Unlike natural stone or wood, it never needs to be sealed. Just wipe with soapy water for daily upkeep. Surface stains can be removed with a gentle cleansing scrub. Avoid scouring pads, which can dull the surface, and harsh chemicals that could break down the bonds between the quartz and resins.
Resin binders make quartz counters nonporous, so stain- and odor-causing bacteria, mold, and mildew can’t penetrate the surface.
Some makers offer jumbo slabs for uninterrupted runs of countertop. But even with standard slabs, typically 60 by 120 inches, the seams can be almost imperceptible; added resins allow cleaner cuts without chipping as stone does. The resins also make quartz more flexible than natural stone, allowing fabricators to bend and shape it into sinks or the sides of a curved island. And it’s versatile enough to be used on floors and walls—fabricators can even cut the slabs into standard tile sizes.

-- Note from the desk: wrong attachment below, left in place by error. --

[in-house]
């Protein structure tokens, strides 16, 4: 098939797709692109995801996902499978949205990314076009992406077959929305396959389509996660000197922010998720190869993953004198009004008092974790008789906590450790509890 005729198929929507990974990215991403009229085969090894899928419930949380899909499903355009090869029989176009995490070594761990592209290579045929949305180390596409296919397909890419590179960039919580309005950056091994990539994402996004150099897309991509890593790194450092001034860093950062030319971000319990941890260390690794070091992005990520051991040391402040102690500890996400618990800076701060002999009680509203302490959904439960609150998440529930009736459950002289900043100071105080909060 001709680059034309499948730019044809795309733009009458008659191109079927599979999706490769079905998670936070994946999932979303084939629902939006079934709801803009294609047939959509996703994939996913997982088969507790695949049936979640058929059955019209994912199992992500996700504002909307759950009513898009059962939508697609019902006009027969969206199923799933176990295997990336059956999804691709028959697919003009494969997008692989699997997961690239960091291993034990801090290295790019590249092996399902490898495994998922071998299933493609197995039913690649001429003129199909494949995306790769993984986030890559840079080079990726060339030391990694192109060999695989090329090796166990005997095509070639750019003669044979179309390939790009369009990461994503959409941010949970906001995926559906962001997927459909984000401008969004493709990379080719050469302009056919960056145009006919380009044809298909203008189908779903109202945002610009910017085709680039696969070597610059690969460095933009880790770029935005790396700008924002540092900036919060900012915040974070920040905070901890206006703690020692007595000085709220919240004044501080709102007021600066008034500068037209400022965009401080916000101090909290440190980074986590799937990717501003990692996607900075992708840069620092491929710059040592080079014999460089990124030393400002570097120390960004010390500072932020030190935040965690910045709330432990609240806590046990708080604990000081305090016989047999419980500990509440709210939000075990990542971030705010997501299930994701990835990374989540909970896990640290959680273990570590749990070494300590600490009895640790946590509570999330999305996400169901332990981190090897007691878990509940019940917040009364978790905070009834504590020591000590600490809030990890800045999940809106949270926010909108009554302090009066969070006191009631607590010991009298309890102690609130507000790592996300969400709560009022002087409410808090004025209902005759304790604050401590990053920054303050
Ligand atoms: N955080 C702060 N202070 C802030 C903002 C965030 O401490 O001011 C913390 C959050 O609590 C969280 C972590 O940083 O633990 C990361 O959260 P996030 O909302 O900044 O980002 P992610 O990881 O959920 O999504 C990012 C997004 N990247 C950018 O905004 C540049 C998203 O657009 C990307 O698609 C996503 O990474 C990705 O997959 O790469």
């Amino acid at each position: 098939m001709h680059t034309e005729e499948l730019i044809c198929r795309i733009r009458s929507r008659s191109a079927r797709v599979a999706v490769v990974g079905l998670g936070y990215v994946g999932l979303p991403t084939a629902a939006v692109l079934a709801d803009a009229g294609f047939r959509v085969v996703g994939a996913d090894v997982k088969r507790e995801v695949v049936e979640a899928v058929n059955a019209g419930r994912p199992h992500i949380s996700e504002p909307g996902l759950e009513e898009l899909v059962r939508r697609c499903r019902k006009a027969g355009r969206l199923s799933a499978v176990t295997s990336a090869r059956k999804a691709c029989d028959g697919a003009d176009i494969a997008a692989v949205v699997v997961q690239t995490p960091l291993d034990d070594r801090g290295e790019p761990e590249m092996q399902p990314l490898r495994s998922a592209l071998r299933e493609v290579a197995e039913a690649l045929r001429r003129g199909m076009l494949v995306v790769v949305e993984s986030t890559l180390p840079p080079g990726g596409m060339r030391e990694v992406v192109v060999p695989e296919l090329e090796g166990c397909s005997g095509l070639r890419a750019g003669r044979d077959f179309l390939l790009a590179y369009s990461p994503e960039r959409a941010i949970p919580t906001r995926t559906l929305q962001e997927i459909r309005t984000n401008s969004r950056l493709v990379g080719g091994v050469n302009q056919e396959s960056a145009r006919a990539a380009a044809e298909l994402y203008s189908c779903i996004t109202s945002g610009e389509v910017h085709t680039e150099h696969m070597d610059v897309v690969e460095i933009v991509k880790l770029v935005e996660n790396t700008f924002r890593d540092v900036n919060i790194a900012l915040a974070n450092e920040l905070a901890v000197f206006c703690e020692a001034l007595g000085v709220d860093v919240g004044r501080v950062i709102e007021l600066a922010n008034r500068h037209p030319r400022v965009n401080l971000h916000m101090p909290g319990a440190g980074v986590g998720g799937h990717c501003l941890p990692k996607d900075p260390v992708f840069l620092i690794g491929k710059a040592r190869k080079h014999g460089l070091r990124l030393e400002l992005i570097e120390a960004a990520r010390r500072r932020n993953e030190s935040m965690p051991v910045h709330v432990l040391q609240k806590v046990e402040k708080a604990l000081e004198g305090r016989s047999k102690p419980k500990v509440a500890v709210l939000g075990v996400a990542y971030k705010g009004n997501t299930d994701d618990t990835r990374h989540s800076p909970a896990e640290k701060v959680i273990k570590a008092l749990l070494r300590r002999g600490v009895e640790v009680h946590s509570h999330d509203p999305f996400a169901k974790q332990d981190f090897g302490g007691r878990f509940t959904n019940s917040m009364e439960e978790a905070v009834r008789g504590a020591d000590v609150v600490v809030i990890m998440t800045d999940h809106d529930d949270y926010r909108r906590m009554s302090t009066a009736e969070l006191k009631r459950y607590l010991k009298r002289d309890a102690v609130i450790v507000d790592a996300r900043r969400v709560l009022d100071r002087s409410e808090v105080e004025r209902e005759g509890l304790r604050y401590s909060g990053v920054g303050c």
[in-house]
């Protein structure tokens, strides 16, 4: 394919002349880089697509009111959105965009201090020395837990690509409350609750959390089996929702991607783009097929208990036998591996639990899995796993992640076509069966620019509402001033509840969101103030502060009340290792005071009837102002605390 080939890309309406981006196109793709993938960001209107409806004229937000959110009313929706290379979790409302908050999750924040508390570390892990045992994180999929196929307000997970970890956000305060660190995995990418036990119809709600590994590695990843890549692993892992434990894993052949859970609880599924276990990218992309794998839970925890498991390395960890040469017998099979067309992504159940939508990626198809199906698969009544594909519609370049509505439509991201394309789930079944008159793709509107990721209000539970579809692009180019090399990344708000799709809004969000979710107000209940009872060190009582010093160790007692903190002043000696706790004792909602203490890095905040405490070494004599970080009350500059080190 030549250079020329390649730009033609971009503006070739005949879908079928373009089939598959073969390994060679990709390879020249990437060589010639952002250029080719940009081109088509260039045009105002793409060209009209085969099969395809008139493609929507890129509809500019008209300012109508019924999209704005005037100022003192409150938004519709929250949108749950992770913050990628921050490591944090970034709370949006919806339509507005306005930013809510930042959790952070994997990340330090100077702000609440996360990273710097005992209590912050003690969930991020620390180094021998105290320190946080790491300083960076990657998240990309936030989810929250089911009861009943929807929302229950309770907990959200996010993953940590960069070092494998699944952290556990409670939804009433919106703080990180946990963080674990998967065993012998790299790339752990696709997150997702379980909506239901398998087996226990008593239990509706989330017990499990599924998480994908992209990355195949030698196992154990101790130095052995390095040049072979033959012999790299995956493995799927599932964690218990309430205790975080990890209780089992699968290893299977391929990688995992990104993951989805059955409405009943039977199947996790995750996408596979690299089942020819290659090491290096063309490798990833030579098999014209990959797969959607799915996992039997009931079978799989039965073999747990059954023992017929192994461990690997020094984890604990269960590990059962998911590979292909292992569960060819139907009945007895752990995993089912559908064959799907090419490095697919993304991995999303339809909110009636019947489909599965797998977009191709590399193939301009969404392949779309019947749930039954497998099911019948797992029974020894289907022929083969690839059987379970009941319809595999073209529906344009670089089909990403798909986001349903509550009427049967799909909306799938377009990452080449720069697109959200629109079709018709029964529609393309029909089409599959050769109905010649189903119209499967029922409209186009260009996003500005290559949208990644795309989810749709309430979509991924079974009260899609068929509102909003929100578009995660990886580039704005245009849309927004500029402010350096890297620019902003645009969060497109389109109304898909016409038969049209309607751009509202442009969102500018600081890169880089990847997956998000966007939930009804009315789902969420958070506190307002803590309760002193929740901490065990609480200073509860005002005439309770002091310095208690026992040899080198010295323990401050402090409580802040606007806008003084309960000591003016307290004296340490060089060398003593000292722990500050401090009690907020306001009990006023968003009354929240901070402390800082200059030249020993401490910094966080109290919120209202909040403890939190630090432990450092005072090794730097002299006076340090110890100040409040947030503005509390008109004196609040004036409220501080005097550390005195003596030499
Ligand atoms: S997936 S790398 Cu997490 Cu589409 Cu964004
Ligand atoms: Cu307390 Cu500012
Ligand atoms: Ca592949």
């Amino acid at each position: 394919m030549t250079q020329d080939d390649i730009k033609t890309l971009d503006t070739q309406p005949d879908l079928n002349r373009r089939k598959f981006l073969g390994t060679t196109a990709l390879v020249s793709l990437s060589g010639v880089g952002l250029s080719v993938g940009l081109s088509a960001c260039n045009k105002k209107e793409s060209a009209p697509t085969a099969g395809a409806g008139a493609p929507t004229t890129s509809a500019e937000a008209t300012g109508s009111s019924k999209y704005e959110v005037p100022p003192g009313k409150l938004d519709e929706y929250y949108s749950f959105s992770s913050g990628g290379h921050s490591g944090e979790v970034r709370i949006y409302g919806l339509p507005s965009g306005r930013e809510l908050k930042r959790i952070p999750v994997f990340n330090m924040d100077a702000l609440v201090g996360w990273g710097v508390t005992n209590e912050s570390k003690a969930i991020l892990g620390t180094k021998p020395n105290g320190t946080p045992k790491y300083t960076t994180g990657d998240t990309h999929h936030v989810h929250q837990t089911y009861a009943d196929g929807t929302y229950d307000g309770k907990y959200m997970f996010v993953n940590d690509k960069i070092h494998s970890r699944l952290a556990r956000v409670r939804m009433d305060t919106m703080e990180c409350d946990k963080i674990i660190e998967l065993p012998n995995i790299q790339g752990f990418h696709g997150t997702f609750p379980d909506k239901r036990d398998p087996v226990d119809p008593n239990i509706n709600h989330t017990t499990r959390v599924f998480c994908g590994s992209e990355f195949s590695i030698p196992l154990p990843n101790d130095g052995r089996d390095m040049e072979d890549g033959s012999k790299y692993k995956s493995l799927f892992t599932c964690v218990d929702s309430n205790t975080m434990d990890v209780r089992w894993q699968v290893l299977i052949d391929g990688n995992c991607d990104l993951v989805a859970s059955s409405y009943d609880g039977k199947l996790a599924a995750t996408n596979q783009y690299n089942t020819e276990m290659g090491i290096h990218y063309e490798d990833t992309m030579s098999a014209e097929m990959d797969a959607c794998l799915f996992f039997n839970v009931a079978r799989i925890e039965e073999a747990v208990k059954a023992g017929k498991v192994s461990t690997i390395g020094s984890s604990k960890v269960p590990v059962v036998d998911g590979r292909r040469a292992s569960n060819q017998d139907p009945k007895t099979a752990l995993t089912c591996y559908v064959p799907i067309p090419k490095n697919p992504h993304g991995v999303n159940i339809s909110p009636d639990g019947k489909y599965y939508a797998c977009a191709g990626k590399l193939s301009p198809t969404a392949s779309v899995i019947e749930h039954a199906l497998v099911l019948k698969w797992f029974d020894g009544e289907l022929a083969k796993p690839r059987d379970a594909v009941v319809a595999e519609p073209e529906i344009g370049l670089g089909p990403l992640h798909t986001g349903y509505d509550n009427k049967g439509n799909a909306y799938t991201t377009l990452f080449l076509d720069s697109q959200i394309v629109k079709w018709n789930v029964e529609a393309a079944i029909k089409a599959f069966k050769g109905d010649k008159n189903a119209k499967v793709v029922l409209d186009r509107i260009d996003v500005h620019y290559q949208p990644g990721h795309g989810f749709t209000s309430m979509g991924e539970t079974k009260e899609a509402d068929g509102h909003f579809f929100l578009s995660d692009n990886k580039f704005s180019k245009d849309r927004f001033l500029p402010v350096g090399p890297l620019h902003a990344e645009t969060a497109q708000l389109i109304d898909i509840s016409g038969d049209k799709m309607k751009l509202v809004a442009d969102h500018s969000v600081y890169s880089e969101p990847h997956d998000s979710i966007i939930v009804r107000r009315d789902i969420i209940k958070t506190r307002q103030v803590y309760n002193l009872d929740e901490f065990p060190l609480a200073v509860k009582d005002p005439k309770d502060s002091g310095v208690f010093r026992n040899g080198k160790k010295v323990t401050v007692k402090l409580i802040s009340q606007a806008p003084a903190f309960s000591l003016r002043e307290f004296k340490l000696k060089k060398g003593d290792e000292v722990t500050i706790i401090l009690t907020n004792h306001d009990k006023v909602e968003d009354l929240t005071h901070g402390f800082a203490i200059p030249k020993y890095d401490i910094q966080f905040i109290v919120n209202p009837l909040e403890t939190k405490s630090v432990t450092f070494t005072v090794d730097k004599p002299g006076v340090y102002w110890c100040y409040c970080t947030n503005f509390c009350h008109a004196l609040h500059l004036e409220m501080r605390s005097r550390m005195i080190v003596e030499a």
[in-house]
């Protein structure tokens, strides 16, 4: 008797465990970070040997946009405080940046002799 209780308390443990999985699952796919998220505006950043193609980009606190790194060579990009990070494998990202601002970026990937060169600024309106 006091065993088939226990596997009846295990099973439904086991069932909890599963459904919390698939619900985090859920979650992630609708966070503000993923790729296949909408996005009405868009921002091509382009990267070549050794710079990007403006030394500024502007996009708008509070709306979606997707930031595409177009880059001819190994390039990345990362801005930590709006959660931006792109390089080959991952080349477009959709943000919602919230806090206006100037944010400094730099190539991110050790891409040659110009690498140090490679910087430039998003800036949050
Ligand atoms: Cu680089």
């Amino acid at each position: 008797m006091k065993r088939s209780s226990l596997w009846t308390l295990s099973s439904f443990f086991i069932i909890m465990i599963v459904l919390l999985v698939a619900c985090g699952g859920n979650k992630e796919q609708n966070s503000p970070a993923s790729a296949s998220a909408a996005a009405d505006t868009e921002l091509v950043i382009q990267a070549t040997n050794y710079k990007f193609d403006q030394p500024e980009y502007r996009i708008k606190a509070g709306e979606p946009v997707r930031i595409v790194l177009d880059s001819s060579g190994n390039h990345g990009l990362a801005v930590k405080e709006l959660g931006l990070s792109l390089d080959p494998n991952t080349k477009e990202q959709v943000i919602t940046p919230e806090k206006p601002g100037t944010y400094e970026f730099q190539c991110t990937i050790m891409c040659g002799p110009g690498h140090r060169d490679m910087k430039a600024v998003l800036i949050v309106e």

Compared with DIY options, such as wood, laminate, and concrete, which can cost less than $10 per square foot, quartz, like granite, is expensive—about $60 to $90 per square foot, including installation. Acrylic solid surfacing, another competing option, costs about $40 to $80 per square foot installed.
It can’t take extreme heat.
Quartz counters are heat and scorch resistant, but only up to a point. Most manufacturers say their products can handle up to 400 degrees F, but a sudden change in temperature or sustained heat from a pan left on the counter may cause the surface to crack. To be safe, always use a trivet or a hot pad.
It can’t weather outdoor use.
Install it outdoors in an uncovered area, and you’ll void the warranty. Direct sun beating down on it day after day can cause colors to fade or the countertop to warp or split over time. Currently, none of the major manufacturers offers an outdoor-approved quartz counter.